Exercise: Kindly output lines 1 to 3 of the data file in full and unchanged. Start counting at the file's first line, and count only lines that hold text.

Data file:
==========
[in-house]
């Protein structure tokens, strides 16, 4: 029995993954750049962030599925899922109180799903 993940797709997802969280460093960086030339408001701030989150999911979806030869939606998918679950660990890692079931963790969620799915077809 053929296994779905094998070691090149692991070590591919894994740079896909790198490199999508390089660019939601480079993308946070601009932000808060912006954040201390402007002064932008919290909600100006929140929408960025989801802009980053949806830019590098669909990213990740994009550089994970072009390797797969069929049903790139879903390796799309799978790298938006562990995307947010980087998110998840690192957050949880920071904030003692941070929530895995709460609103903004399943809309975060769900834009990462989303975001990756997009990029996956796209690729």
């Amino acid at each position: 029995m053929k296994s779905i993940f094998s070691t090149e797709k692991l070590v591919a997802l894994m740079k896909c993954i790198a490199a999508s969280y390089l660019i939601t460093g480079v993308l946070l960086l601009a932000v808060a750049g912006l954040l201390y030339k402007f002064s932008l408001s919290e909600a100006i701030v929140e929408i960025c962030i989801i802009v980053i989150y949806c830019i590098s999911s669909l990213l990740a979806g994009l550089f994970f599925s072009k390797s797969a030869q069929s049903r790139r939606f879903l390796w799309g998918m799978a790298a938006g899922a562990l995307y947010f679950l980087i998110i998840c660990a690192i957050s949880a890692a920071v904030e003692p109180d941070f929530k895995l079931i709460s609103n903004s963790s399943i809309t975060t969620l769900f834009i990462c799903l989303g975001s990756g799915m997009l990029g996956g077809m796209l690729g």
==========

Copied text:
[in-house]
């Protein structure tokens, strides 16, 4: 029995993954750049962030599925899922109180799903 993940797709997802969280460093960086030339408001701030989150999911979806030869939606998918679950660990890692079931963790969620799915077809 053929296994779905094998070691090149692991070590591919894994740079896909790198490199999508390089660019939601480079993308946070601009932000808060912006954040201390402007002064932008919290909600100006929140929408960025989801802009980053949806830019590098669909990213990740994009550089994970072009390797797969069929049903790139879903390796799309799978790298938006562990995307947010980087998110998840690192957050949880920071904030003692941070929530895995709460609103903004399943809309975060769900834009990462989303975001990756997009990029996956796209690729």
């Amino acid at each position: 029995m053929k296994s779905i993940f094998s070691t090149e797709k692991l070590v591919a997802l894994m740079k896909c993954i790198a490199a999508s969280y390089l660019i939601t460093g480079v993308l946070l960086l601009a932000v808060a750049g912006l954040l201390y030339k402007f002064s932008l408001s919290e909600a100006i701030v929140e929408i960025c962030i989801i802009v980053i989150y949806c830019i590098s999911s669909l990213l990740a979806g994009l550089f994970f599925s072009k390797s797969a030869q069929s049903r790139r939606f879903l390796w799309g998918m799978a790298a938006g899922a562990l995307y947010f679950l980087i998110i998840c660990a690192i957050s949880a890692a920071v904030e003692p109180d941070f929530k895995l079931i709460s609103n903004s963790s399943i809309t975060t969620l769900f834009i990462c799903l989303g975001s990756g799915m997009l990029g996956g077809m796209l690729g």